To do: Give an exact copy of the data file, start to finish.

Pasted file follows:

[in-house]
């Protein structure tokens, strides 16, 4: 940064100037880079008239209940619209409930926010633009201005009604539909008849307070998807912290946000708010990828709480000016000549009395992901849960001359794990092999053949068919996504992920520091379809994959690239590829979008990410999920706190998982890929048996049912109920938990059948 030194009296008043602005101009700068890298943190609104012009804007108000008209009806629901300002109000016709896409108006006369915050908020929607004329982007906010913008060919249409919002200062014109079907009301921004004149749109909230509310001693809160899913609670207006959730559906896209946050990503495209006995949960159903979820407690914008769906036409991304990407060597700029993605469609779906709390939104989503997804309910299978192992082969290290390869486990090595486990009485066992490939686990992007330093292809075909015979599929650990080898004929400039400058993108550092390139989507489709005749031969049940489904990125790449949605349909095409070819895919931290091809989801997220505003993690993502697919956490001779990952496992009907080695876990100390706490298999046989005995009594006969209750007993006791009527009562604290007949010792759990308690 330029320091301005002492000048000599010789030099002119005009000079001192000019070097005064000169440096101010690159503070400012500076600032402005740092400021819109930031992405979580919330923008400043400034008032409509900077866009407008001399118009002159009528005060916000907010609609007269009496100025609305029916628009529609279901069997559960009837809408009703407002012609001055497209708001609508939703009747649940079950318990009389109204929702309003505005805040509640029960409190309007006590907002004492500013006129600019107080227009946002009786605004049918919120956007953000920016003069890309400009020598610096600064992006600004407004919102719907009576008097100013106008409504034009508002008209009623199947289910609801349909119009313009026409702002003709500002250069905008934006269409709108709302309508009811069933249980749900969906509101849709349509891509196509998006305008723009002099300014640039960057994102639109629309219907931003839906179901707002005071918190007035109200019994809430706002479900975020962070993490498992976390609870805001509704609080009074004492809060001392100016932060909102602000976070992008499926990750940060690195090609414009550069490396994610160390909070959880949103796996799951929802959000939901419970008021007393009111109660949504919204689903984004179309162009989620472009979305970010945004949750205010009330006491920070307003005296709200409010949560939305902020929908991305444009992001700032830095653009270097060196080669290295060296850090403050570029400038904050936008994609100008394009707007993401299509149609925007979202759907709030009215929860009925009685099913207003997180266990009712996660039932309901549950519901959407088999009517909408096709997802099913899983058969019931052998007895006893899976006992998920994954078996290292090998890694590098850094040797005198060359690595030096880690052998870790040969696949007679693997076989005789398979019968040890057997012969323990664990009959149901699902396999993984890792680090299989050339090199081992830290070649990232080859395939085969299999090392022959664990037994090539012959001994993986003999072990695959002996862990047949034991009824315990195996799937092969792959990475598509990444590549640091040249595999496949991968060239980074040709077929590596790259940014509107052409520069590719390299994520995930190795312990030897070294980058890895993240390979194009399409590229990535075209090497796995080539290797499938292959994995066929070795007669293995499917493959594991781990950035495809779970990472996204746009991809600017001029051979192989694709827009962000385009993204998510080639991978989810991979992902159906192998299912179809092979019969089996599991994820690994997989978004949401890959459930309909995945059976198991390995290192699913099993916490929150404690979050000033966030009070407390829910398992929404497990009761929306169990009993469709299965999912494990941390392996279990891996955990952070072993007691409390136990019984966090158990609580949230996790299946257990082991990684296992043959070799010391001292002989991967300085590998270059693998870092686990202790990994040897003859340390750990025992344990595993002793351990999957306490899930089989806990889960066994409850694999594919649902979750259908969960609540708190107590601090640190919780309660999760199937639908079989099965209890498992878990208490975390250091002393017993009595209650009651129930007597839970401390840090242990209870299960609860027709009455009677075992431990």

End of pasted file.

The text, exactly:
[in-house]
């Protein structure tokens, strides 16, 4: 940064100037880079008239209940619209409930926010633009201005009604539909008849307070998807912290946000708010990828709480000016000549009395992901849960001359794990092999053949068919996504992920520091379809994959690239590829979008990410999920706190998982890929048996049912109920938990059948 030194009296008043602005101009700068890298943190609104012009804007108000008209009806629901300002109000016709896409108006006369915050908020929607004329982007906010913008060919249409919002200062014109079907009301921004004149749109909230509310001693809160899913609670207006959730559906896209946050990503495209006995949960159903979820407690914008769906036409991304990407060597700029993605469609779906709390939104989503997804309910299978192992082969290290390869486990090595486990009485066992490939686990992007330093292809075909015979599929650990080898004929400039400058993108550092390139989507489709005749031969049940489904990125790449949605349909095409070819895919931290091809989801997220505003993690993502697919956490001779990952496992009907080695876990100390706490298999046989005995009594006969209750007993006791009527009562604290007949010792759990308690 330029320091301005002492000048000599010789030099002119005009000079001192000019070097005064000169440096101010690159503070400012500076600032402005740092400021819109930031992405979580919330923008400043400034008032409509900077866009407008001399118009002159009528005060916000907010609609007269009496100025609305029916628009529609279901069997559960009837809408009703407002012609001055497209708001609508939703009747649940079950318990009389109204929702309003505005805040509640029960409190309007006590907002004492500013006129600019107080227009946002009786605004049918919120956007953000920016003069890309400009020598610096600064992006600004407004919102719907009576008097100013106008409504034009508002008209009623199947289910609801349909119009313009026409702002003709500002250069905008934006269409709108709302309508009811069933249980749900969906509101849709349509891509196509998006305008723009002099300014640039960057994102639109629309219907931003839906179901707002005071918190007035109200019994809430706002479900975020962070993490498992976390609870805001509704609080009074004492809060001392100016932060909102602000976070992008499926990750940060690195090609414009550069490396994610160390909070959880949103796996799951929802959000939901419970008021007393009111109660949504919204689903984004179309162009989620472009979305970010945004949750205010009330006491920070307003005296709200409010949560939305902020929908991305444009992001700032830095653009270097060196080669290295060296850090403050570029400038904050936008994609100008394009707007993401299509149609925007979202759907709030009215929860009925009685099913207003997180266990009712996660039932309901549950519901959407088999009517909408096709997802099913899983058969019931052998007895006893899976006992998920994954078996290292090998890694590098850094040797005198060359690595030096880690052998870790040969696949007679693997076989005789398979019968040890057997012969323990664990009959149901699902396999993984890792680090299989050339090199081992830290070649990232080859395939085969299999090392022959664990037994090539012959001994993986003999072990695959002996862990047949034991009824315990195996799937092969792959990475598509990444590549640091040249595999496949991968060239980074040709077929590596790259940014509107052409520069590719390299994520995930190795312990030897070294980058890895993240390979194009399409590229990535075209090497796995080539290797499938292959994995066929070795007669293995499917493959594991781990950035495809779970990472996204746009991809600017001029051979192989694709827009962000385009993204998510080639991978989810991979992902159906192998299912179809092979019969089996599991994820690994997989978004949401890959459930309909995945059976198991390995290192699913099993916490929150404690979050000033966030009070407390829910398992929404497990009761929306169990009993469709299965999912494990941390392996279990891996955990952070072993007691409390136990019984966090158990609580949230996790299946257990082991990684296992043959070799010391001292002989991967300085590998270059693998870092686990202790990994040897003859340390750990025992344990595993002793351990999957306490899930089989806990889960066994409850694999594919649902979750259908969960609540708190107590601090640190919780309660999760199937639908079989099965209890498992878990208490975390250091002393017993009595209650009651129930007597839970401390840090242990209870299960609860027709009455009677075992431990």